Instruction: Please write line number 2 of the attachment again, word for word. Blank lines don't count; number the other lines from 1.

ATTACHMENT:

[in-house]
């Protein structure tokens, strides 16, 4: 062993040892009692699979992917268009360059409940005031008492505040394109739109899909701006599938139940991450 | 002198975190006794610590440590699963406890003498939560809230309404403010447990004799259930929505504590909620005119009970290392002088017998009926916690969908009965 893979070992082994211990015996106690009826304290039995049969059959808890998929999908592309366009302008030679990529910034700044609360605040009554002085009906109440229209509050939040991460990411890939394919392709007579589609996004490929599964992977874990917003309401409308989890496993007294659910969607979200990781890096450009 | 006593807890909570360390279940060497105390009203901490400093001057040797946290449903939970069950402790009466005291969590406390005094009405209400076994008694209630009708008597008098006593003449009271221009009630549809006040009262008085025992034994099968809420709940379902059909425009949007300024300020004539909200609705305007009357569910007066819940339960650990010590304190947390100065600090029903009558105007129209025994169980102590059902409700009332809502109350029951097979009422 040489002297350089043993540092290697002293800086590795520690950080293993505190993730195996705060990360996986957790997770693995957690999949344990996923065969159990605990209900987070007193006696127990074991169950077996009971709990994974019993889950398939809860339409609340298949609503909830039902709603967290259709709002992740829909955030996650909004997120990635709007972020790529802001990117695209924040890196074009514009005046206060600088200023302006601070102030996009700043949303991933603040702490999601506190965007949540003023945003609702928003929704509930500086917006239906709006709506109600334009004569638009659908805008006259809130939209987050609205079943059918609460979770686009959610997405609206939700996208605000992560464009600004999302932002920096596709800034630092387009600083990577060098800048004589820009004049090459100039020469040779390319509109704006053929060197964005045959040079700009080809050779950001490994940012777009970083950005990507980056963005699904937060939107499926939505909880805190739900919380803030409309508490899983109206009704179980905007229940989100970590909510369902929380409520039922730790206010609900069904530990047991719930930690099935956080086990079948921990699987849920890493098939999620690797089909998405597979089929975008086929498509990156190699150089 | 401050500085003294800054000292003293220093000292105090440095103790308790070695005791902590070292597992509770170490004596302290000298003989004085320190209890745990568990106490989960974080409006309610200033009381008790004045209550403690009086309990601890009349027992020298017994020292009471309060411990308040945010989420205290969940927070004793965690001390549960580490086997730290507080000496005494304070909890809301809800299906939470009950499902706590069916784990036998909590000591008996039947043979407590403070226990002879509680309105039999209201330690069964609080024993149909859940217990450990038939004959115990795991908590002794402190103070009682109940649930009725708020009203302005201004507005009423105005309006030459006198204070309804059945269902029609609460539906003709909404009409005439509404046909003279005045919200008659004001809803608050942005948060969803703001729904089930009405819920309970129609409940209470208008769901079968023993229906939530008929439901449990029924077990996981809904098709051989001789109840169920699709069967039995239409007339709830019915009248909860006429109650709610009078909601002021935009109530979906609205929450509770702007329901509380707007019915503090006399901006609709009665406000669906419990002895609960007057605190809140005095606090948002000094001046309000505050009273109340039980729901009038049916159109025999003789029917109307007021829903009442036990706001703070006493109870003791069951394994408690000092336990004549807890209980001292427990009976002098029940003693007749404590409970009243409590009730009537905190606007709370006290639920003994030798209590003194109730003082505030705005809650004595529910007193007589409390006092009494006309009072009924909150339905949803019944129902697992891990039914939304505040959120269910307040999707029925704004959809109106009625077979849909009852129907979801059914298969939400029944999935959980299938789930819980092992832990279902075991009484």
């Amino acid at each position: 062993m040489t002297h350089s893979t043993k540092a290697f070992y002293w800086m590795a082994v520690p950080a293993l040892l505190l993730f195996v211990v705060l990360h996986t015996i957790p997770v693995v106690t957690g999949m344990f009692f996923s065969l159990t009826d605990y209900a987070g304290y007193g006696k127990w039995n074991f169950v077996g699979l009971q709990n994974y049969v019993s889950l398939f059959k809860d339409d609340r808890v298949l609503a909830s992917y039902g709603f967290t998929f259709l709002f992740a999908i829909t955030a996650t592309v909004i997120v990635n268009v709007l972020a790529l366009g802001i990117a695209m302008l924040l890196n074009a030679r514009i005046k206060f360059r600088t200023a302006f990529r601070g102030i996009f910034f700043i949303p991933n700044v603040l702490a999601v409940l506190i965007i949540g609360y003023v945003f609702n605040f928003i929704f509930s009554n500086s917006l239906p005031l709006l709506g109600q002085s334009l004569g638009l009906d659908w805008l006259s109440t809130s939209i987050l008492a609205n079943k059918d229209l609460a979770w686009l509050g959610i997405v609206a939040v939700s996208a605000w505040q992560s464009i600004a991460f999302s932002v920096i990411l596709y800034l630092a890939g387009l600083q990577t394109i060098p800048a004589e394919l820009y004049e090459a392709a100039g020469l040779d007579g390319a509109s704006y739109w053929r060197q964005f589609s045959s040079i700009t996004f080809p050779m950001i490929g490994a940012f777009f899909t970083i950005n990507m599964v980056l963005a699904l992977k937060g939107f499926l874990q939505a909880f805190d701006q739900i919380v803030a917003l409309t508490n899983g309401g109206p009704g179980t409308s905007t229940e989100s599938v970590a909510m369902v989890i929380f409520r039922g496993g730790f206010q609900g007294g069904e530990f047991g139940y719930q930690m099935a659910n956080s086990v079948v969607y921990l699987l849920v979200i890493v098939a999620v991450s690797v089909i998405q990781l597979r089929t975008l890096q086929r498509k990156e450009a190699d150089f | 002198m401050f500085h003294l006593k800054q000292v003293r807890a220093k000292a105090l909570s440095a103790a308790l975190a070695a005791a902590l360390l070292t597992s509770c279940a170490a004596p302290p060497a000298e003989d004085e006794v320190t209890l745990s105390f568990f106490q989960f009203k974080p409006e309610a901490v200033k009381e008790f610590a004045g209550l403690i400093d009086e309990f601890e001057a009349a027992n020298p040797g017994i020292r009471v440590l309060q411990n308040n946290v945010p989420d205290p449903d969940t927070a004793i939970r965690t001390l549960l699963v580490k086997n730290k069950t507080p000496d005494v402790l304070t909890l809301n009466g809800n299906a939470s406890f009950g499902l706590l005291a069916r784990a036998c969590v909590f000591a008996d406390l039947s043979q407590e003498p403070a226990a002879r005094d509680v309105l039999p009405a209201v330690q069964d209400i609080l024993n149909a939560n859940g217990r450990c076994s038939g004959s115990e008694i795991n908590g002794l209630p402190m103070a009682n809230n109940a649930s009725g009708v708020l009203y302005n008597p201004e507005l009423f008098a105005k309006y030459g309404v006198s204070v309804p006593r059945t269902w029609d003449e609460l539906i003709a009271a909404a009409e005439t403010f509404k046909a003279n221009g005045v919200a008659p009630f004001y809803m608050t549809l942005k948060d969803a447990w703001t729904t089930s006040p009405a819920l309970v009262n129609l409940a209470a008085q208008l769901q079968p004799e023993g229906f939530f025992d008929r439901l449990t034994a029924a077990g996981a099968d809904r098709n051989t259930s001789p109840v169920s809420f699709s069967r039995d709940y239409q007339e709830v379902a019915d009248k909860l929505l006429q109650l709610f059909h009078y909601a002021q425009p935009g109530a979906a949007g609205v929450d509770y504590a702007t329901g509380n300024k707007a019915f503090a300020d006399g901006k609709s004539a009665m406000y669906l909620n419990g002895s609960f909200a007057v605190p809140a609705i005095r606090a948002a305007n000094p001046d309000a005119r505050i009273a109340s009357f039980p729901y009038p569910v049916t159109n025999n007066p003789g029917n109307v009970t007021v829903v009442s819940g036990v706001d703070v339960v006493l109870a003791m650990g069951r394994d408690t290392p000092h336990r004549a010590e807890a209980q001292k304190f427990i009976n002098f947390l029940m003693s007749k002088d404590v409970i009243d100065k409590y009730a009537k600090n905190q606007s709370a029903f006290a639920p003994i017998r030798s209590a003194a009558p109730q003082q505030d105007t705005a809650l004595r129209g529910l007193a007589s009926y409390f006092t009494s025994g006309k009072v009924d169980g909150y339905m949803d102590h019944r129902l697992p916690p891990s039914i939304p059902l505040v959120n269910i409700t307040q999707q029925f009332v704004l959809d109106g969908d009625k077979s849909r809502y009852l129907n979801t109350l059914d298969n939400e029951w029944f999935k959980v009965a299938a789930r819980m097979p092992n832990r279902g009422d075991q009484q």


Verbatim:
């Protein structure tokens, strides 16, 4: 062993040892009692699979992917268009360059409940005031008492505040394109739109899909701006599938139940991450 | 002198975190006794610590440590699963406890003498939560809230309404403010447990004799259930929505504590909620005119009970290392002088017998009926916690969908009965 893979070992082994211990015996106690009826304290039995049969059959808890998929999908592309366009302008030679990529910034700044609360605040009554002085009906109440229209509050939040991460990411890939394919392709007579589609996004490929599964992977874990917003309401409308989890496993007294659910969607979200990781890096450009 | 006593807890909570360390279940060497105390009203901490400093001057040797946290449903939970069950402790009466005291969590406390005094009405209400076994008694209630009708008597008098006593003449009271221009009630549809006040009262008085025992034994099968809420709940379902059909425009949007300024300020004539909200609705305007009357569910007066819940339960650990010590304190947390100065600090029903009558105007129209025994169980102590059902409700009332809502109350029951097979009422 040489002297350089043993540092290697002293800086590795520690950080293993505190993730195996705060990360996986957790997770693995957690999949344990996923065969159990605990209900987070007193006696127990074991169950077996009971709990994974019993889950398939809860339409609340298949609503909830039902709603967290259709709002992740829909955030996650909004997120990635709007972020790529802001990117695209924040890196074009514009005046206060600088200023302006601070102030996009700043949303991933603040702490999601506190965007949540003023945003609702928003929704509930500086917006239906709006709506109600334009004569638009659908805008006259809130939209987050609205079943059918609460979770686009959610997405609206939700996208605000992560464009600004999302932002920096596709800034630092387009600083990577060098800048004589820009004049090459100039020469040779390319509109704006053929060197964005045959040079700009080809050779950001490994940012777009970083950005990507980056963005699904937060939107499926939505909880805190739900919380803030409309508490899983109206009704179980905007229940989100970590909510369902929380409520039922730790206010609900069904530990047991719930930690099935956080086990079948921990699987849920890493098939999620690797089909998405597979089929975008086929498509990156190699150089 | 401050500085003294800054000292003293220093000292105090440095103790308790070695005791902590070292597992509770170490004596302290000298003989004085320190209890745990568990106490989960974080409006309610200033009381008790004045209550403690009086309990601890009349027992020298017994020292009471309060411990308040945010989420205290969940927070004793965690001390549960580490086997730290507080000496005494304070909890809301809800299906939470009950499902706590069916784990036998909590000591008996039947043979407590403070226990002879509680309105039999209201330690069964609080024993149909859940217990450990038939004959115990795991908590002794402190103070009682109940649930009725708020009203302005201004507005009423105005309006030459006198204070309804059945269902029609609460539906003709909404009409005439509404046909003279005045919200008659004001809803608050942005948060969803703001729904089930009405819920309970129609409940209470208008769901079968023993229906939530008929439901449990029924077990996981809904098709051989001789109840169920699709069967039995239409007339709830019915009248909860006429109650709610009078909601002021935009109530979906609205929450509770702007329901509380707007019915503090006399901006609709009665406000669906419990002895609960007057605190809140005095606090948002000094001046309000505050009273109340039980729901009038049916159109025999003789029917109307007021829903009442036990706001703070006493109870003791069951394994408690000092336990004549807890209980001292427990009976002098029940003693007749404590409970009243409590009730009537905190606007709370006290639920003994030798209590003194109730003082505030705005809650004595529910007193007589409390006092009494006309009072009924909150339905949803019944129902697992891990039914939304505040959120269910307040999707029925704004959809109106009625077979849909009852129907979801059914298969939400029944999935959980299938789930819980092992832990279902075991009484």